A new press regulator should invest significantly in journalistic training and research. There is no single skillset or qualification for becoming a journalist (and nor should there be), but there are surely some basic standards that need to be at the core of the growing field of journalism training and education. Reviewing those standards and their competing articulations; comparing them with other cultures; exploring the barriers to their realisation; collecting case studies of creative practice; and preparing journalistic culture to respond to new social trends and pressures should be part of the regulator’s remit, most probably in partnership with the now well-established university media research departments, whose work has been so frequently neglected by media policy-makers.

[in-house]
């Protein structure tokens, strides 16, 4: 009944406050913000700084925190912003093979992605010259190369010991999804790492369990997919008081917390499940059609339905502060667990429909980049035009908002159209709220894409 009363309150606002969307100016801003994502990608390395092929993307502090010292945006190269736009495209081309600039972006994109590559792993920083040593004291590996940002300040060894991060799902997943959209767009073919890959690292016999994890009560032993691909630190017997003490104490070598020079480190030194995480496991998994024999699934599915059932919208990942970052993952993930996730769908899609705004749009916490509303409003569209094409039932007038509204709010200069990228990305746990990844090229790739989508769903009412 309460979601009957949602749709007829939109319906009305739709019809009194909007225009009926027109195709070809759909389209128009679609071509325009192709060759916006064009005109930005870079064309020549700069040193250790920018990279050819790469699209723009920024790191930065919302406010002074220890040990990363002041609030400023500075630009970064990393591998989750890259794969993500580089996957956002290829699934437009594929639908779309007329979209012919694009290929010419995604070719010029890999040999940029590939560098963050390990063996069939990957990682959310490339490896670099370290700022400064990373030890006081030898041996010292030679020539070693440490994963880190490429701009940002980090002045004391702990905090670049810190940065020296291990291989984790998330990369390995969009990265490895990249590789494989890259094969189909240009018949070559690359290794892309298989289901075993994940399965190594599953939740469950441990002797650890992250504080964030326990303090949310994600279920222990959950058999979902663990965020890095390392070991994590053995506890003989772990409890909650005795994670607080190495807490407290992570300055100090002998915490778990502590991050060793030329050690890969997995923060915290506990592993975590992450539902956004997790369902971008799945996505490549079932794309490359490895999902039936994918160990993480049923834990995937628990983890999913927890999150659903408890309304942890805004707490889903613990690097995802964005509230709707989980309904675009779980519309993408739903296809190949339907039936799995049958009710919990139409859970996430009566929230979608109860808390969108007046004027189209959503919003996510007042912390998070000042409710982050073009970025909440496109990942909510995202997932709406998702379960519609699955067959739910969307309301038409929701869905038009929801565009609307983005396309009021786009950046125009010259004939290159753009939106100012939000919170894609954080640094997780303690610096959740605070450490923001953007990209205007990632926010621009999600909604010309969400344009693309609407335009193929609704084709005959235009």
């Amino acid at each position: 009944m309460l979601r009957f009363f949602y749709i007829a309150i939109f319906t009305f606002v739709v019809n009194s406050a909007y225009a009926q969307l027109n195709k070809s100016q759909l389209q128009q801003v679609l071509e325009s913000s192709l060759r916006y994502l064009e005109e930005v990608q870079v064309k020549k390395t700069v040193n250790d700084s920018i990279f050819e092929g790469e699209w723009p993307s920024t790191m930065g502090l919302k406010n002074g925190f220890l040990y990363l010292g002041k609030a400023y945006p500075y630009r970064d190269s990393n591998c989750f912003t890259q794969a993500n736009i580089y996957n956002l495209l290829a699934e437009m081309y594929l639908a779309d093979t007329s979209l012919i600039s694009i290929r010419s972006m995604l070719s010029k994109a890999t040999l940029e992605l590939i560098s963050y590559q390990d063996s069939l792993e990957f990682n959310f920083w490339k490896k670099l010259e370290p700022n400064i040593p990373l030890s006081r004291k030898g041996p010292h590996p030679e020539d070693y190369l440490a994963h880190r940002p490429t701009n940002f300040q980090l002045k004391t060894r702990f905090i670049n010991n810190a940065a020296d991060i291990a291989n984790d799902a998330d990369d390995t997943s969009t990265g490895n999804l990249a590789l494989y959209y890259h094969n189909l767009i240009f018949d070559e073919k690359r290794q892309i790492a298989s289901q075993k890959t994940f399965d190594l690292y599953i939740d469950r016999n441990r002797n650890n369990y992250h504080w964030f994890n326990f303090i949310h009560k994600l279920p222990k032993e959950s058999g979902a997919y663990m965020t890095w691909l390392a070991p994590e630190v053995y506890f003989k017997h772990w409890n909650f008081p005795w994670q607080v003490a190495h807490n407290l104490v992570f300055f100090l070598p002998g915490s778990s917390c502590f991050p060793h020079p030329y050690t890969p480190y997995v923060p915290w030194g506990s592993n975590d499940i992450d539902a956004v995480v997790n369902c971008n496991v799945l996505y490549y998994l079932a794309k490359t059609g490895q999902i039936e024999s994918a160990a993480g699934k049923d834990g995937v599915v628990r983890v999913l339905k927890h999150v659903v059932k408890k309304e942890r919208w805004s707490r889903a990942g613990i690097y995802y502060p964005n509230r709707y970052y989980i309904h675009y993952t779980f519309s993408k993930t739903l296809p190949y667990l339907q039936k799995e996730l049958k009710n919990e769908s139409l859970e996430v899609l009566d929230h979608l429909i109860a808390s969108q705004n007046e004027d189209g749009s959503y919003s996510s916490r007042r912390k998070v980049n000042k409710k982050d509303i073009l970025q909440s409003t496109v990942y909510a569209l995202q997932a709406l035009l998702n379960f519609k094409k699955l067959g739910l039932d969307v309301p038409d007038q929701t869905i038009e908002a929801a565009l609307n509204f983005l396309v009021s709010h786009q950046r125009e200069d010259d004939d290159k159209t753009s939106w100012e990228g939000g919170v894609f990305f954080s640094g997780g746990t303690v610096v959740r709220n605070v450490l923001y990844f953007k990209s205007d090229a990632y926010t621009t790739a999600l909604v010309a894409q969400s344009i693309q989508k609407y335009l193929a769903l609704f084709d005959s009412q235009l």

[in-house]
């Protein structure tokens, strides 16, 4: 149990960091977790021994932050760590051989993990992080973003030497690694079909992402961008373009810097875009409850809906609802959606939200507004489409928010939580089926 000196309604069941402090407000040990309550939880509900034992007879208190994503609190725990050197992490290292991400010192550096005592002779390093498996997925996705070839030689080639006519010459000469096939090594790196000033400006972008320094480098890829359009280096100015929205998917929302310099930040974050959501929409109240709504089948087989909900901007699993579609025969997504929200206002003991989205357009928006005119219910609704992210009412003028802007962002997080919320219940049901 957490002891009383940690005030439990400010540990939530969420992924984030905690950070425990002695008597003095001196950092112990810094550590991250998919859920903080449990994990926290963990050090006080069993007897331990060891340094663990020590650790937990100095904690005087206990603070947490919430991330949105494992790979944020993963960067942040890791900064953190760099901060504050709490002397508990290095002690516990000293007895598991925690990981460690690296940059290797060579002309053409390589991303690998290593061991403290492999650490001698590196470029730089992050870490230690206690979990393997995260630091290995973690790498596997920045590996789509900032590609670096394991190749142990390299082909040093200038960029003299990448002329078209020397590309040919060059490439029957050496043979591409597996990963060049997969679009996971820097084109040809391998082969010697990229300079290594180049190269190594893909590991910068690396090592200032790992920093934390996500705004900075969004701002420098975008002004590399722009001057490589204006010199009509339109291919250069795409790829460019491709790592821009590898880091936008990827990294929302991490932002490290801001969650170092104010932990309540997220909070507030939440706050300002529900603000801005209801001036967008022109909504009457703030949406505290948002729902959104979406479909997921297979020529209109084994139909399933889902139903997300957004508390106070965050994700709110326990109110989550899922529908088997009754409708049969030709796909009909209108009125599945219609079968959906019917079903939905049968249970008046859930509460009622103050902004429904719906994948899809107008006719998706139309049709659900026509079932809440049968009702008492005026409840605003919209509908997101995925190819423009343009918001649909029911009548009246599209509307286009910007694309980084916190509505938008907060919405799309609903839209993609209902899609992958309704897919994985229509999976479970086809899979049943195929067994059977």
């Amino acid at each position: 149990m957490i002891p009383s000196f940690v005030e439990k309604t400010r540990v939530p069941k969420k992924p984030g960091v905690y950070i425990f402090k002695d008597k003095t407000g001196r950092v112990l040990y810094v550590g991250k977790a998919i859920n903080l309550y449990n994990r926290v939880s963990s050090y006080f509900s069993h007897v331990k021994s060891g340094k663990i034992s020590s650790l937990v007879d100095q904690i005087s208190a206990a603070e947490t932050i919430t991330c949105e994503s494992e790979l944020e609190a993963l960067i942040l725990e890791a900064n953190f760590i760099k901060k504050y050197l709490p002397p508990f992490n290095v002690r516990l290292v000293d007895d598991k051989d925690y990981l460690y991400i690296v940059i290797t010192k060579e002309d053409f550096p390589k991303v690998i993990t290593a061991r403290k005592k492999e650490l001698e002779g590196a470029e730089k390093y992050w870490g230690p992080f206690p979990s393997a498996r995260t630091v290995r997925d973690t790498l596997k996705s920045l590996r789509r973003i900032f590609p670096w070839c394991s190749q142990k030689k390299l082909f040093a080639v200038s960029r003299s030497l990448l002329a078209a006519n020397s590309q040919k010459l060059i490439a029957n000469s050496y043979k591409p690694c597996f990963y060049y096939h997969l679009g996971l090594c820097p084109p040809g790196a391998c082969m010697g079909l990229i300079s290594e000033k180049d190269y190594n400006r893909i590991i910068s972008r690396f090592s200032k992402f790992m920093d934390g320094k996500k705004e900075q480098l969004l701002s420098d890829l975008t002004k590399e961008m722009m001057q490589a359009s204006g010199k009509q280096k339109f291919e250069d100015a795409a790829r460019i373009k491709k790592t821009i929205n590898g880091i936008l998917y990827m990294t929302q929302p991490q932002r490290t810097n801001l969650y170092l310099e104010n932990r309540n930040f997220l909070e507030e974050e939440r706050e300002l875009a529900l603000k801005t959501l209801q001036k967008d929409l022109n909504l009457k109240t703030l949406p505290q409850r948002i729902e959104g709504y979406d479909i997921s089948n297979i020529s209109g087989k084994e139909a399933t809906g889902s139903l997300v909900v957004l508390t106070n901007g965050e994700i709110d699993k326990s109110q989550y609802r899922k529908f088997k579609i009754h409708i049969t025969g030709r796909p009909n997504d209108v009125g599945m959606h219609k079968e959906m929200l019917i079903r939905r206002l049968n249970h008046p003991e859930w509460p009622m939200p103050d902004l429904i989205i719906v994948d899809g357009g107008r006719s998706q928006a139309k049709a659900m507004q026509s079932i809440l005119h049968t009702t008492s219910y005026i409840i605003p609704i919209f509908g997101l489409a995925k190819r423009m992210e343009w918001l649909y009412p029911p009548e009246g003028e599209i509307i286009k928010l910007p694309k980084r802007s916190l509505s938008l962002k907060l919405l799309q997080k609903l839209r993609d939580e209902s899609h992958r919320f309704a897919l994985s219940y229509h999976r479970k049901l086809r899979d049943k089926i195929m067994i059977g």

Educational institutions responsible for training the next generation of journalists can play an important part in setting out the normative responsibilities that come with an amplified media voice. The best universities and colleges are already running courses on media ethics and journalistic professionalism, but there is evidence to suggest that their quality is very uneven; that they are too often framed in terms of legal compliance rather than social accountability; and that they are far from integrated into more practice-based modules. There is scope for some valuable work to be done in devising methods of teaching, assessment and accreditation that place proper emphasis upon the normative education of journalists.